TLC Book Tour: The Vineyard

The Vineyard by Michael Hurley

Fiction
Paperback, 384 pages
Published November 25, 2014 by Ragbagger Press
$16.95 (CAD)
 
Note: As a tour host selected by TLC virtual book tours, I received a complimentary copy from the publishers in exchange for an honest review. The opinions expressed here are completely honest and completely my own.
The Vineyard is the story of three college friends coming together for the summer ten years after graduation. The lives of Dory, Charlotte, and Turner have not turned out the way that they’ve hoped. Dory Delano comes from old money and has a beautiful estate on Martha’s Vineyard. She invites her friends to summer with her—she thinks that’s just the cure that’s in order.  

When they arrive, they come in contact with a mysterious fisherman. Some even think he might  be dangerous. Whoever he is, his presence on the island sparks and fuels a myth. And changes the lives of these three women forever. 
 
It only took a few pages to draw me in. I was immediately empathetic to the plight of Charlotte. Her pain and depression over her daughter’s fate is very compelling. This trend continues with Dory and Turner, the other protagonists, as they are individually introduced. 
 
The writing in this novel is very good and the characters are very well drawn. Each of these three women is quite different. They have each grown in different ways and are reconnecting after ten years. This summer on the Vineyard means something different to each of them. They all bring their own baggage, both literal and metaphorical, and seek to unpack it with their friends.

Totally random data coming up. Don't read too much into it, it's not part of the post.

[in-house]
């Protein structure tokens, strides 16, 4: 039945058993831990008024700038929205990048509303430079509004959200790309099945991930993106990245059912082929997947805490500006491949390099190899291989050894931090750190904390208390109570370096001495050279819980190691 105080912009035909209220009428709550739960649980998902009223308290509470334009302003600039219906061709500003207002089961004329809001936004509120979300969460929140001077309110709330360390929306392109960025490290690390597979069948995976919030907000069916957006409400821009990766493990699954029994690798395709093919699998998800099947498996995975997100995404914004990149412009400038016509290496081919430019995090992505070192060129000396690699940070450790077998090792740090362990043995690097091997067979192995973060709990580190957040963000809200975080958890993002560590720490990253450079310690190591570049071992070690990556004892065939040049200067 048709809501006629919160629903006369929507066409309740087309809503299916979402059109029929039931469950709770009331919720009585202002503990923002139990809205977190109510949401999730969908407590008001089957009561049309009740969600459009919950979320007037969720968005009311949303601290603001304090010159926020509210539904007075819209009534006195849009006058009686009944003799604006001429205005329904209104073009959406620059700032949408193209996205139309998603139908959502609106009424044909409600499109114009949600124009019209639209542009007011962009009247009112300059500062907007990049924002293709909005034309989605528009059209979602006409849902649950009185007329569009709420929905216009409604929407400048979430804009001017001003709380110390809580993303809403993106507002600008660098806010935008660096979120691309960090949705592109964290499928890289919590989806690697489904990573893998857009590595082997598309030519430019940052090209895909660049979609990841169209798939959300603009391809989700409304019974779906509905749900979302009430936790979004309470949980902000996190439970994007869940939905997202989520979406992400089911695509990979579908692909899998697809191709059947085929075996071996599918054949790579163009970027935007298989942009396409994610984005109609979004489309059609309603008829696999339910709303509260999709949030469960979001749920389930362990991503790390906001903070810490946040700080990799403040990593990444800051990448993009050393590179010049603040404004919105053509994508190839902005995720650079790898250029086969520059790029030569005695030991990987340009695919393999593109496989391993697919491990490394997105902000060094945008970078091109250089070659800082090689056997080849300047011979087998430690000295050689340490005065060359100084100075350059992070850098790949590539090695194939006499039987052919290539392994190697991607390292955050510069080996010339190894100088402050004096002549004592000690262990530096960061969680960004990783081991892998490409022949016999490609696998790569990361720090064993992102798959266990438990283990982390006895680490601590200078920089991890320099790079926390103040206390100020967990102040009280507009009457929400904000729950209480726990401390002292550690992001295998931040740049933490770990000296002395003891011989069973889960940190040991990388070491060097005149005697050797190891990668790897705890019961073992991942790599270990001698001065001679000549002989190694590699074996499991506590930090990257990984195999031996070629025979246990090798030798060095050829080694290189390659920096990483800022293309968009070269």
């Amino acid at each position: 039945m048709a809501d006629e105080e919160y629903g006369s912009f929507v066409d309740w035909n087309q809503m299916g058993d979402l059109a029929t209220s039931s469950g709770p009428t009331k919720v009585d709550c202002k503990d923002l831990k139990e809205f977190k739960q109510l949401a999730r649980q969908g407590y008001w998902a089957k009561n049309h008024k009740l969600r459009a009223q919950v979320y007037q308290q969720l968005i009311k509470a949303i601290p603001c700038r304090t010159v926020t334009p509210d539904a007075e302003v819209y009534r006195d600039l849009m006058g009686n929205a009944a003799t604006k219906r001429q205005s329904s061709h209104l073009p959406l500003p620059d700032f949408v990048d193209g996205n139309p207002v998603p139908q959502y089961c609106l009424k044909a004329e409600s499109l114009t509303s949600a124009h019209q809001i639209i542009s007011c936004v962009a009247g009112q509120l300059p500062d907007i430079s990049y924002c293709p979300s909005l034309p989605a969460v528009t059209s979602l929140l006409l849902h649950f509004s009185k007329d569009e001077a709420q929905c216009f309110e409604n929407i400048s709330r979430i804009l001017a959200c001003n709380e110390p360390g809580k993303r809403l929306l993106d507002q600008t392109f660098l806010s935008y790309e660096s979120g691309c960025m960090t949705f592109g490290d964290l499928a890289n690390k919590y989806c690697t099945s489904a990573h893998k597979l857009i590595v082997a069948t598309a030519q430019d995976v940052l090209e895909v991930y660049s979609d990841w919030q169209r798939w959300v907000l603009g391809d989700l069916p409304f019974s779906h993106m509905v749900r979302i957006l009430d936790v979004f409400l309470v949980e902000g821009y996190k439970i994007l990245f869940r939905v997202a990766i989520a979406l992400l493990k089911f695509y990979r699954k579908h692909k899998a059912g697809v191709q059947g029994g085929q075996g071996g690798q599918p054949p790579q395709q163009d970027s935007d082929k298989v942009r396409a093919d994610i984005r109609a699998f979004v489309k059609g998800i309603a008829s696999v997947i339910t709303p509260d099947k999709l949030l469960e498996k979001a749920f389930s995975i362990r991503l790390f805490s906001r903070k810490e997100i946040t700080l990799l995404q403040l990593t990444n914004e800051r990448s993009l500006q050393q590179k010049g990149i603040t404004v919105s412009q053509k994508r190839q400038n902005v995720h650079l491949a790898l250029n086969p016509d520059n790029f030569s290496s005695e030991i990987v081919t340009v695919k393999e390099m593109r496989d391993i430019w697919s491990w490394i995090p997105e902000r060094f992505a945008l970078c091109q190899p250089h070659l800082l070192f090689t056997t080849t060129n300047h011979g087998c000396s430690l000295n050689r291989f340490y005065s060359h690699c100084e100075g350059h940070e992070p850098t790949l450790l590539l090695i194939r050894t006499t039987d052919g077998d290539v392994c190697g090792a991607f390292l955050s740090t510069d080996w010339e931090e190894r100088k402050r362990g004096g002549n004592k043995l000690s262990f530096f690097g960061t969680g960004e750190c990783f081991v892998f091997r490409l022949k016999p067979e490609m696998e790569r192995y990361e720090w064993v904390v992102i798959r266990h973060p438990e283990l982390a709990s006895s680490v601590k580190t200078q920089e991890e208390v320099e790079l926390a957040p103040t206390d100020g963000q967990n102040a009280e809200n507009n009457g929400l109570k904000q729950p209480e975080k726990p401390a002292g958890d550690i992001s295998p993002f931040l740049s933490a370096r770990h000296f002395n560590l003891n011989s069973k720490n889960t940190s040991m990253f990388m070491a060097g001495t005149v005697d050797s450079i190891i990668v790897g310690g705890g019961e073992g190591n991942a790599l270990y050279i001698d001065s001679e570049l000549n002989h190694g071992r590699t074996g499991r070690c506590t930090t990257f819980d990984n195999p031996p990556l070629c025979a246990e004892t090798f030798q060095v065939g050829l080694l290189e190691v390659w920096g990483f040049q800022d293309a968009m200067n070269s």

Charlotte is a grieving mother who lost her young daughter to cancer two years before. She wants nothing more than to be able to bury her unbaptized child on consecrated ground. Turner is an insecure blogger who thrives on salacious attention from men. Dory is a wealthy socialite who doesn’t know how to be anything else. 

On the night that Charlotte arrives, she plans to commit suicide so that she might join her daughter. When she gets to the summer house, she finds a shopping list from Dory, with instructions to seek out a mysterious fishermen who somehow manages to catch loads of delicious jumbo shrimp when the rest of the fishermen have been coming up empty handed all season. Charlotte does as instructed. Her strange encounter with this man unknowingly alters the course of these three women’s lives forever.
 
I love a good story about the power of female friendship. While this was a major theme, it wasn’t the sole direction of the novel. The storyline of the fisherman played a large role, and it wasn’t in a way that I expected. Generally I love a good surprise and plot twist. However, this surprise was more of genre. I thought I was getting into a contemporary fiction about friendship—it was, however, also a religious/philosophical/supernatural book embodied by the prophetic fisherman Enoch. This was certainly an interesting story, but not something I would have sought out had I known what I was getting myself into. That being said, I really enjoyed the writing and the characters, as well as the different intersecting stories of Charlotte, Turner, and Dory. 
Here’s the book trailer: 


About Michael Hurley

Michael Hurley and his wife Susan live near Charleston, South Carolina. Born and raised in Baltimore, Michael holds a degree in English from the University of Maryland and law from St. Louis University.
The Prodigal, Michael’s debut novel from Ragbagger Press, received the Somerset Prize for mainstream fiction and numerous accolades in the trade press, including Publishers Weekly, Kirkus Reviews, ForeWord Reviews, BookTrib, Chanticleer Reviews, and IndieReader. It is currently in development for a feature film by producer Diane Sillan Isaacs. Michael’s second novel, The Vineyard, is due to be released by Ragbagger Press in December 2014.